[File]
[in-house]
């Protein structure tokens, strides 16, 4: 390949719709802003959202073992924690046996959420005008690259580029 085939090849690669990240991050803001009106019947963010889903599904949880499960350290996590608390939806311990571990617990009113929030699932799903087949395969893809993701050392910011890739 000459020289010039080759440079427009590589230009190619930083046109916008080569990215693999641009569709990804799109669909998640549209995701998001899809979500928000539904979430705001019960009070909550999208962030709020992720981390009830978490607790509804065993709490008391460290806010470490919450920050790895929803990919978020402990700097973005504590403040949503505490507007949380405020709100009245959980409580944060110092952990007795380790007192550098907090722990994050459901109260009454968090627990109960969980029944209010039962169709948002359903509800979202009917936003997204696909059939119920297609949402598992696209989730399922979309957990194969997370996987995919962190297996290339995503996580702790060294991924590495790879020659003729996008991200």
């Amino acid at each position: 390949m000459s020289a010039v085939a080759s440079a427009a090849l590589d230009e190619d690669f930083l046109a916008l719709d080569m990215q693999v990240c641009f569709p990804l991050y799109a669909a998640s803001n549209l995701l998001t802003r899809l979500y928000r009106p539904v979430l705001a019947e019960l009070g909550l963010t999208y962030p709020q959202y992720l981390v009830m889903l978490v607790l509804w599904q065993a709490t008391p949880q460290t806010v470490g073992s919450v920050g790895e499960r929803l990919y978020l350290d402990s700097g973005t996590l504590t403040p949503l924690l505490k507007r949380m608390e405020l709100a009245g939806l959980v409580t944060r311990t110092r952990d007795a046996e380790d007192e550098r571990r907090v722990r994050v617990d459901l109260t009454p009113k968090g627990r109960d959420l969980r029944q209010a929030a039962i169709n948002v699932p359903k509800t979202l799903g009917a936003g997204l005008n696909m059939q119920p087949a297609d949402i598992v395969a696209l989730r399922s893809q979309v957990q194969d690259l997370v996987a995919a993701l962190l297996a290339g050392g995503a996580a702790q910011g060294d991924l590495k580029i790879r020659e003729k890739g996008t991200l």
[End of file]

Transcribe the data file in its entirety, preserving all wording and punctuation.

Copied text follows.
[in-house]
């Protein structure tokens, strides 16, 4: 390949719709802003959202073992924690046996959420005008690259580029 085939090849690669990240991050803001009106019947963010889903599904949880499960350290996590608390939806311990571990617990009113929030699932799903087949395969893809993701050392910011890739 000459020289010039080759440079427009590589230009190619930083046109916008080569990215693999641009569709990804799109669909998640549209995701998001899809979500928000539904979430705001019960009070909550999208962030709020992720981390009830978490607790509804065993709490008391460290806010470490919450920050790895929803990919978020402990700097973005504590403040949503505490507007949380405020709100009245959980409580944060110092952990007795380790007192550098907090722990994050459901109260009454968090627990109960969980029944209010039962169709948002359903509800979202009917936003997204696909059939119920297609949402598992696209989730399922979309957990194969997370996987995919962190297996290339995503996580702790060294991924590495790879020659003729996008991200």
């Amino acid at each position: 390949m000459s020289a010039v085939a080759s440079a427009a090849l590589d230009e190619d690669f930083l046109a916008l719709d080569m990215q693999v990240c641009f569709p990804l991050y799109a669909a998640s803001n549209l995701l998001t802003r899809l979500y928000r009106p539904v979430l705001a019947e019960l009070g909550l963010t999208y962030p709020q959202y992720l981390v009830m889903l978490v607790l509804w599904q065993a709490t008391p949880q460290t806010v470490g073992s919450v920050g790895e499960r929803l990919y978020l350290d402990s700097g973005t996590l504590t403040p949503l924690l505490k507007r949380m608390e405020l709100a009245g939806l959980v409580t944060r311990t110092r952990d007795a046996e380790d007192e550098r571990r907090v722990r994050v617990d459901l109260t009454p009113k968090g627990r109960d959420l969980r029944q209010a929030a039962i169709n948002v699932p359903k509800t979202l799903g009917a936003g997204l005008n696909m059939q119920p087949a297609d949402i598992v395969a696209l989730r399922s893809q979309v957990q194969d690259l997370v996987a995919a993701l962190l297996a290339g050392g995503a996580a702790q910011g060294d991924l590495k580029i790879r020659e003729k890739g996008t991200l």